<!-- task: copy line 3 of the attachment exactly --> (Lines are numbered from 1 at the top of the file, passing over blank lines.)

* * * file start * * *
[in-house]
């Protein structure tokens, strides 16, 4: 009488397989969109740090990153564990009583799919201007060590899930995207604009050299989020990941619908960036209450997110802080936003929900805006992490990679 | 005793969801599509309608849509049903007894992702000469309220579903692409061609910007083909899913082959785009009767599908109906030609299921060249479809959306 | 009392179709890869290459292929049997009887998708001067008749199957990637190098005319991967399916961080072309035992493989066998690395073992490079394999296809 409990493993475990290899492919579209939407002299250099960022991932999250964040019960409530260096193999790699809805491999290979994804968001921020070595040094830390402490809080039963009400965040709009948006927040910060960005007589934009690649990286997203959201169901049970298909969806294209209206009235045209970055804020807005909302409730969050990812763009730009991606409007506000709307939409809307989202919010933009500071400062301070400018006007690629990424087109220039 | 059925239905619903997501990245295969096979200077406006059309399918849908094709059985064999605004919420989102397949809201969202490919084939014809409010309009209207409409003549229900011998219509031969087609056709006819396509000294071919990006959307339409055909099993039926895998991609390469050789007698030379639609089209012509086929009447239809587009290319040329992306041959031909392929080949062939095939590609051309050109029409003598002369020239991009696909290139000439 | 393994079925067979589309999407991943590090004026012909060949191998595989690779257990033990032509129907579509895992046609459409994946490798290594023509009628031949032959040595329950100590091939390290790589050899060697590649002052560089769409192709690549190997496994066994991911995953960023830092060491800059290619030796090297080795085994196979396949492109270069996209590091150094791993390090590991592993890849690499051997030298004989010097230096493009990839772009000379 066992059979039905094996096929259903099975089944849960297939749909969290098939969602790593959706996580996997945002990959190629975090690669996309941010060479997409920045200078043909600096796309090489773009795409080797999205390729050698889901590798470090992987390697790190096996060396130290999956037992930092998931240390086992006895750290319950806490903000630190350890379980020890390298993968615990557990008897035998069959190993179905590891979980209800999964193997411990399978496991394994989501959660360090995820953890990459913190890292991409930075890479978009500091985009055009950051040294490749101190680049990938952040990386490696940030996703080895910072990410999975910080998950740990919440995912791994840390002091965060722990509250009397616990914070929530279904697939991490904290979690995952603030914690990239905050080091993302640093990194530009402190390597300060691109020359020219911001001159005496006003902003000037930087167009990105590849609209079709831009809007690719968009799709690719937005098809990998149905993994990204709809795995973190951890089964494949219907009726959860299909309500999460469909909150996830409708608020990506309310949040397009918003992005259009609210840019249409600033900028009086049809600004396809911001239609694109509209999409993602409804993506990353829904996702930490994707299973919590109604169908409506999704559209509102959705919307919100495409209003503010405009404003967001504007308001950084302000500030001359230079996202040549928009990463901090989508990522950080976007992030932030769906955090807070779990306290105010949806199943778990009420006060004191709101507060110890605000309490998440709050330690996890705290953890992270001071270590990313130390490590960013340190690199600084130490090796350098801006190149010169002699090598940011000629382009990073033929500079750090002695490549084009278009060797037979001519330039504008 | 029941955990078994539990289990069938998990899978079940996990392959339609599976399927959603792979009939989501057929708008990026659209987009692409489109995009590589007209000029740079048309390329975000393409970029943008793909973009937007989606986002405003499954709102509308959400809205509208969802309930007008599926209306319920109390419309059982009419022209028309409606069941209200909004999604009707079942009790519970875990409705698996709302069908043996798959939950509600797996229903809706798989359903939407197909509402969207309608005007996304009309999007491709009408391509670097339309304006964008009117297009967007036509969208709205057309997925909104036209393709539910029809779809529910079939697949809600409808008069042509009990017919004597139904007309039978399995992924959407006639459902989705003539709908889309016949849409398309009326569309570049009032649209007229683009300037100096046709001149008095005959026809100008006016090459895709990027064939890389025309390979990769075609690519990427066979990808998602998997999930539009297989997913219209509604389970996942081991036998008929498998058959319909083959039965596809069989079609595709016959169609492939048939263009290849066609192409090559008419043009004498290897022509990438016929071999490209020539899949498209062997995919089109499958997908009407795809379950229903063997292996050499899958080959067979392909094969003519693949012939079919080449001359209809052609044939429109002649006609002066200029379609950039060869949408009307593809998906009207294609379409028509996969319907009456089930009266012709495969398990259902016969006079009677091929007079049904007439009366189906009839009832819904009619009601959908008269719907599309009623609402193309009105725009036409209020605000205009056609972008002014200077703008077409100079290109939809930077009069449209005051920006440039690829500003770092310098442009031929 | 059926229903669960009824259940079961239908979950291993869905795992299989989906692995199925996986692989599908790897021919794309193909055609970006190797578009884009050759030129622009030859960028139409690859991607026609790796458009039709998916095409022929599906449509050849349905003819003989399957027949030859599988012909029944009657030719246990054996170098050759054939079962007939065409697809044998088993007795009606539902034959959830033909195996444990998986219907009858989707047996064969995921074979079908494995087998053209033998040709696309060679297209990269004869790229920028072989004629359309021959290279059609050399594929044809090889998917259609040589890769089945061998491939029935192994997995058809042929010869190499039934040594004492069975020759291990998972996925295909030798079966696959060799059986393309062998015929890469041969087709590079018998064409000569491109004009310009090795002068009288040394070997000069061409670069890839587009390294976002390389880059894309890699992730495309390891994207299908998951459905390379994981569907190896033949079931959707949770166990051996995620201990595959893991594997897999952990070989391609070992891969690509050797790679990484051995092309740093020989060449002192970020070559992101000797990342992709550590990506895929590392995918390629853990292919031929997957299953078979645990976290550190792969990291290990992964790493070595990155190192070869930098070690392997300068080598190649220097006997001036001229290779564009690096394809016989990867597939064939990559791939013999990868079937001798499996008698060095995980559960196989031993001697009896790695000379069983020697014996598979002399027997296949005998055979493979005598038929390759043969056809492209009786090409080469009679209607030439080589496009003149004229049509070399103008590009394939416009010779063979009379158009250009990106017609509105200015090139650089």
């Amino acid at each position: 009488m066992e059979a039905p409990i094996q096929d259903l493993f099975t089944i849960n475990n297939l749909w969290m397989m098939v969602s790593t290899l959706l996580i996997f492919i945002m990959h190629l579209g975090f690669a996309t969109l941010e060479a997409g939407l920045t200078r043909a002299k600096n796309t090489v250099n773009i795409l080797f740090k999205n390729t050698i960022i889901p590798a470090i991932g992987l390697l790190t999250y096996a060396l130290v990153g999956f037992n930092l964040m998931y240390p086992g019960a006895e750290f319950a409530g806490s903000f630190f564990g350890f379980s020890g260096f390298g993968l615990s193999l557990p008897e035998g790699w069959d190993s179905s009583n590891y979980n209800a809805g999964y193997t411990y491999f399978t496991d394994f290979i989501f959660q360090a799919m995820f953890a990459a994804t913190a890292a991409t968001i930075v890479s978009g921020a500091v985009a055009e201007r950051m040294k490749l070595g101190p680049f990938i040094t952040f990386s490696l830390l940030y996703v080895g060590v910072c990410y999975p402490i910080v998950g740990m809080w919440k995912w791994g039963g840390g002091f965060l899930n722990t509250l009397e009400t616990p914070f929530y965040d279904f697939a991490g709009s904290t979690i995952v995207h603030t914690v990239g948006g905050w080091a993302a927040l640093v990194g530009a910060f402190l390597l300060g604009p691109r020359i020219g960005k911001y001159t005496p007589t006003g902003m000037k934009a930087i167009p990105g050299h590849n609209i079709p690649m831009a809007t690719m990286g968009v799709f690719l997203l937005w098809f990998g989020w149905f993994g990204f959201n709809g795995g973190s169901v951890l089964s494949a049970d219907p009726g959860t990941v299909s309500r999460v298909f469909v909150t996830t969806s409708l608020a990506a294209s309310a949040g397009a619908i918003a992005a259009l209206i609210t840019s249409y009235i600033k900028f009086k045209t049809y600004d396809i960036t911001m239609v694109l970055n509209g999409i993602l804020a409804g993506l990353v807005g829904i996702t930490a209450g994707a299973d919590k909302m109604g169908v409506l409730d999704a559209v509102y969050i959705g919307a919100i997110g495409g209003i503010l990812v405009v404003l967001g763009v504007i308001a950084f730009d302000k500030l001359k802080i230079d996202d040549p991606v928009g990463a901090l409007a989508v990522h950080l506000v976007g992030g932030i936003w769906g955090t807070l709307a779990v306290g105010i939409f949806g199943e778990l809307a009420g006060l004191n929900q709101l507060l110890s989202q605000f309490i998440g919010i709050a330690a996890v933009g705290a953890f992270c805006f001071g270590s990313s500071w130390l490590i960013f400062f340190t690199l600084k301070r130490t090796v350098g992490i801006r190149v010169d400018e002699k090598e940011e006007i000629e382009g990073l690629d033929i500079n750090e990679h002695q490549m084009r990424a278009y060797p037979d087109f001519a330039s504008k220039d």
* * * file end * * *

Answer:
């Amino acid at each position: 009488m066992e059979a039905p409990i094996q096929d259903l493993f099975t089944i849960n475990n297939l749909w969290m397989m098939v969602s790593t290899l959706l996580i996997f492919i945002m990959h190629l579209g975090f690669a996309t969109l941010e060479a997409g939407l920045t200078r043909a002299k600096n796309t090489v250099n773009i795409l080797f740090k999205n390729t050698i960022i889901p590798a470090i991932g992987l390697l790190t999250y096996a060396l130290v990153g999956f037992n930092l964040m998931y240390p086992g019960a006895e750290f319950a409530g806490s903000f630190f564990g350890f379980s020890g260096f390298g993968l615990s193999l557990p008897e035998g790699w069959d190993s179905s009583n590891y979980n209800a809805g999964y193997t411990y491999f399978t496991d394994f290979i989501f959660q360090a799919m995820f953890a990459a994804t913190a890292a991409t968001i930075v890479s978009g921020a500091v985009a055009e201007r950051m040294k490749l070595g101190p680049f990938i040094t952040f990386s490696l830390l940030y996703v080895g060590v910072c990410y999975p402490i910080v998950g740990m809080w919440k995912w791994g039963g840390g002091f965060l899930n722990t509250l009397e009400t616990p914070f929530y965040d279904f697939a991490g709009s904290t979690i995952v995207h603030t914690v990239g948006g905050w080091a993302a927040l640093v990194g530009a910060f402190l390597l300060g604009p691109r020359i020219g960005k911001y001159t005496p007589t006003g902003m000037k934009a930087i167009p990105g050299h590849n609209i079709p690649m831009a809007t690719m990286g968009v799709f690719l997203l937005w098809f990998g989020w149905f993994g990204f959201n709809g795995g973190s169901v951890l089964s494949a049970d219907p009726g959860t990941v299909s309500r999460v298909f469909v909150t996830t969806s409708l608020a990506a294209s309310a949040g397009a619908i918003a992005a259009l209206i609210t840019s249409y009235i600033k900028f009086k045209t049809y600004d396809i960036t911001m239609v694109l970055n509209g999409i993602l804020a409804g993506l990353v807005g829904i996702t930490a209450g994707a299973d919590k909302m109604g169908v409506l409730d999704a559209v509102y969050i959705g919307a919100i997110g495409g209003i503010l990812v405009v404003l967001g763009v504007i308001a950084f730009d302000k500030l001359k802080i230079d996202d040549p991606v928009g990463a901090l409007a989508v990522h950080l506000v976007g992030g932030i936003w769906g955090t807070l709307a779990v306290g105010i939409f949806g199943e778990l809307a009420g006060l004191n929900q709101l507060l110890s989202q605000f309490i998440g919010i709050a330690a996890v933009g705290a953890f992270c805006f001071g270590s990313s500071w130390l490590i960013f400062f340190t690199l600084k301070r130490t090796v350098g992490i801006r190149v010169d400018e002699k090598e940011e006007i000629e382009g990073l690629d033929i500079n750090e990679h002695q490549m084009r990424a278009y060797p037979d087109f001519a330039s504008k220039d």